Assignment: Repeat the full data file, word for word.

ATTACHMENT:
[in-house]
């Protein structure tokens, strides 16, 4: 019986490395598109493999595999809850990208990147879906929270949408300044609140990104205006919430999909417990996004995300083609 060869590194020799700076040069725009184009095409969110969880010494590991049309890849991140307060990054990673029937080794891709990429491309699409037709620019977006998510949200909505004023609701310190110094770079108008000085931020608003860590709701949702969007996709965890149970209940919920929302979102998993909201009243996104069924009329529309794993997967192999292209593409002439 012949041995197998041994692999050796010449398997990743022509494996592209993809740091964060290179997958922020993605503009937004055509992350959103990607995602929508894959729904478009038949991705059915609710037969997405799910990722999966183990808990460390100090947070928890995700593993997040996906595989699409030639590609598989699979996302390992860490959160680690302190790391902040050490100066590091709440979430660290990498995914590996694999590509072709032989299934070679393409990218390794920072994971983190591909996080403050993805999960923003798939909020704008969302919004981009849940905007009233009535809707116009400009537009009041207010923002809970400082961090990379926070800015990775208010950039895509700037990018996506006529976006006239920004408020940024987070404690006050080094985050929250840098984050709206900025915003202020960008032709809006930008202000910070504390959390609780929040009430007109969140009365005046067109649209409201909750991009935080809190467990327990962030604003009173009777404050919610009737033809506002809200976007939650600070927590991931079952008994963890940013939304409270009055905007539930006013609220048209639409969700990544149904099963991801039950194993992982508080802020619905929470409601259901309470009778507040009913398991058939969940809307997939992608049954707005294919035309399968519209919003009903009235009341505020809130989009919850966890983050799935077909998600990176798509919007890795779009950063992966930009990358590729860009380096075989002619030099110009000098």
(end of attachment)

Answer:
[in-house]
């Protein structure tokens, strides 16, 4: 019986490395598109493999595999809850990208990147879906929270949408300044609140990104205006919430999909417990996004995300083609 060869590194020799700076040069725009184009095409969110969880010494590991049309890849991140307060990054990673029937080794891709990429491309699409037709620019977006998510949200909505004023609701310190110094770079108008000085931020608003860590709701949702969007996709965890149970209940919920929302979102998993909201009243996104069924009329529309794993997967192999292209593409002439 012949041995197998041994692999050796010449398997990743022509494996592209993809740091964060290179997958922020993605503009937004055509992350959103990607995602929508894959729904478009038949991705059915609710037969997405799910990722999966183990808990460390100090947070928890995700593993997040996906595989699409030639590609598989699979996302390992860490959160680690302190790391902040050490100066590091709440979430660290990498995914590996694999590509072709032989299934070679393409990218390794920072994971983190591909996080403050993805999960923003798939909020704008969302919004981009849940905007009233009535809707116009400009537009009041207010923002809970400082961090990379926070800015990775208010950039895509700037990018996506006529976006006239920004408020940024987070404690006050080094985050929250840098984050709206900025915003202020960008032709809006930008202000910070504390959390609780929040009430007109969140009365005046067109649209409201909750991009935080809190467990327990962030604003009173009777404050919610009737033809506002809200976007939650600070927590991931079952008994963890940013939304409270009055905007539930006013609220048209639409969700990544149904099963991801039950194993992982508080802020619905929470409601259901309470009778507040009913398991058939969940809307997939992608049954707005294919035309399968519209919003009903009235009341505020809130989009919850966890983050799935077909998600990176798509919007890795779009950063992966930009990358590729860009380096075989002619030099110009000098």